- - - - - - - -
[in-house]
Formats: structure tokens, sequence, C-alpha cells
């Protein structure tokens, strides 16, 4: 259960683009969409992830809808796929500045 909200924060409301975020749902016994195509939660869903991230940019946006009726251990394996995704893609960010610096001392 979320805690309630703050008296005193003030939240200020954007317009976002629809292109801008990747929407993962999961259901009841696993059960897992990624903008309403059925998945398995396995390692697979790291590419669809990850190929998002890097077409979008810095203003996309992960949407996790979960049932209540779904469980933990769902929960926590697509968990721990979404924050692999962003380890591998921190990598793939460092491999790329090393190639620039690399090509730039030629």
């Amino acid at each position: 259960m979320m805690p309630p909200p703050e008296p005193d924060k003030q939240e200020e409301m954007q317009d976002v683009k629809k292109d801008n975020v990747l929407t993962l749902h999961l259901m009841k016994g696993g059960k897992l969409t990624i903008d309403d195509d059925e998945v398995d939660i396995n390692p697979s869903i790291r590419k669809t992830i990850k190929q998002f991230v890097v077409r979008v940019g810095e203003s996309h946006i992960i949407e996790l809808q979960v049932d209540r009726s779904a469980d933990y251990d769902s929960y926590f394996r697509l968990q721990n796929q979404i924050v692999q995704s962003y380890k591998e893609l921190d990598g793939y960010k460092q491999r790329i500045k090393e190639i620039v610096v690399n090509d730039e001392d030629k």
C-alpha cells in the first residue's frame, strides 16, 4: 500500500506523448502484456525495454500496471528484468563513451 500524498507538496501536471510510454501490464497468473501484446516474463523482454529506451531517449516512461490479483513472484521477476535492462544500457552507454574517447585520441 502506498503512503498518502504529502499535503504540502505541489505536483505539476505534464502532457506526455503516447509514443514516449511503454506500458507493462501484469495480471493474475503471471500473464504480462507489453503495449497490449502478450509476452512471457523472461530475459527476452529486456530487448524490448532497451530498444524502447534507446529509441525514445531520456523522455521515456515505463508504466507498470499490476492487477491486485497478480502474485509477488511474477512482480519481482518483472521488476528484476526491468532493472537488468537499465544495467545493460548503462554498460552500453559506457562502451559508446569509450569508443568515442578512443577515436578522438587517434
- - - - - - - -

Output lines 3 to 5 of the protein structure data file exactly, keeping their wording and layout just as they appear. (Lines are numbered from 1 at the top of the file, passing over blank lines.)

């Protein structure tokens, strides 16, 4: 259960683009969409992830809808796929500045 909200924060409301975020749902016994195509939660869903991230940019946006009726251990394996995704893609960010610096001392 979320805690309630703050008296005193003030939240200020954007317009976002629809292109801008990747929407993962999961259901009841696993059960897992990624903008309403059925998945398995396995390692697979790291590419669809990850190929998002890097077409979008810095203003996309992960949407996790979960049932209540779904469980933990769902929960926590697509968990721990979404924050692999962003380890591998921190990598793939460092491999790329090393190639620039690399090509730039030629």
């Amino acid at each position: 259960m979320m805690p309630p909200p703050e008296p005193d924060k003030q939240e200020e409301m954007q317009d976002v683009k629809k292109d801008n975020v990747l929407t993962l749902h999961l259901m009841k016994g696993g059960k897992l969409t990624i903008d309403d195509d059925e998945v398995d939660i396995n390692p697979s869903i790291r590419k669809t992830i990850k190929q998002f991230v890097v077409r979008v940019g810095e203003s996309h946006i992960i949407e996790l809808q979960v049932d209540r009726s779904a469980d933990y251990d769902s929960y926590f394996r697509l968990q721990n796929q979404i924050v692999q995704s962003y380890k591998e893609l921190d990598g793939y960010k460092q491999r790329i500045k090393e190639i620039v610096v690399n090509d730039e001392d030629k």
C-alpha cells in the first residue's frame, strides 16, 4: 500500500506523448502484456525495454500496471528484468563513451 500524498507538496501536471510510454501490464497468473501484446516474463523482454529506451531517449516512461490479483513472484521477476535492462544500457552507454574517447585520441 502506498503512503498518502504529502499535503504540502505541489505536483505539476505534464502532457506526455503516447509514443514516449511503454506500458507493462501484469495480471493474475503471471500473464504480462507489453503495449497490449502478450509476452512471457523472461530475459527476452529486456530487448524490448532497451530498444524502447534507446529509441525514445531520456523522455521515456515505463508504466507498470499490476492487477491486485497478480502474485509477488511474477512482480519481482518483472521488476528484476526491468532493472537488468537499465544495467545493460548503462554498460552500453559506457562502451559508446569509450569508443568515442578512443577515436578522438587517434